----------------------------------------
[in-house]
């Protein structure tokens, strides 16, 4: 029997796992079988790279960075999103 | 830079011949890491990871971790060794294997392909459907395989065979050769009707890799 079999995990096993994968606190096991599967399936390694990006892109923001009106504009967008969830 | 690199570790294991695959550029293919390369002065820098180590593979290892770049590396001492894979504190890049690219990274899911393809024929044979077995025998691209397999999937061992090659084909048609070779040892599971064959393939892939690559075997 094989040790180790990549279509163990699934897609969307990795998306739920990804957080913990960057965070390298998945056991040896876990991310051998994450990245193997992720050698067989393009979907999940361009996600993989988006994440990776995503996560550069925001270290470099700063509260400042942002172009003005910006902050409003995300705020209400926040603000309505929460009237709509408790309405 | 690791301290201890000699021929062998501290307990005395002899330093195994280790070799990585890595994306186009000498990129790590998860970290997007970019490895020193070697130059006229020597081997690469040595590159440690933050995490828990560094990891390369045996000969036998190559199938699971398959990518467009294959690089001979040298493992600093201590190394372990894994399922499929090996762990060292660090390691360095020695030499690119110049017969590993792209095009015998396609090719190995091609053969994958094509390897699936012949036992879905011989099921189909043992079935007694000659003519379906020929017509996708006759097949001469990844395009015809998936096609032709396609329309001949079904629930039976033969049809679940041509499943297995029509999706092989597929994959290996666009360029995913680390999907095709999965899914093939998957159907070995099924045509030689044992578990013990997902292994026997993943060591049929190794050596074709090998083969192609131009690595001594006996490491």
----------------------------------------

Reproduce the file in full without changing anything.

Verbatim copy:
[in-house]
């Protein structure tokens, strides 16, 4: 029997796992079988790279960075999103 | 830079011949890491990871971790060794294997392909459907395989065979050769009707890799 079999995990096993994968606190096991599967399936390694990006892109923001009106504009967008969830 | 690199570790294991695959550029293919390369002065820098180590593979290892770049590396001492894979504190890049690219990274899911393809024929044979077995025998691209397999999937061992090659084909048609070779040892599971064959393939892939690559075997 094989040790180790990549279509163990699934897609969307990795998306739920990804957080913990960057965070390298998945056991040896876990991310051998994450990245193997992720050698067989393009979907999940361009996600993989988006994440990776995503996560550069925001270290470099700063509260400042942002172009003005910006902050409003995300705020209400926040603000309505929460009237709509408790309405 | 690791301290201890000699021929062998501290307990005395002899330093195994280790070799990585890595994306186009000498990129790590998860970290997007970019490895020193070697130059006229020597081997690469040595590159440690933050995490828990560094990891390369045996000969036998190559199938699971398959990518467009294959690089001979040298493992600093201590190394372990894994399922499929090996762990060292660090390691360095020695030499690119110049017969590993792209095009015998396609090719190995091609053969994958094509390897699936012949036992879905011989099921189909043992079935007694000659003519379906020929017509996708006759097949001469990844395009015809998936096609032709396609329309001949079904629930039976033969049809679940041509499943297995029509999706092989597929994959290996666009360029995913680390999907095709999965899914093939998957159907070995099924045509030689044992578990013990997902292994026997993943060591049929190794050596074709090998083969192609131009690595001594006996490491």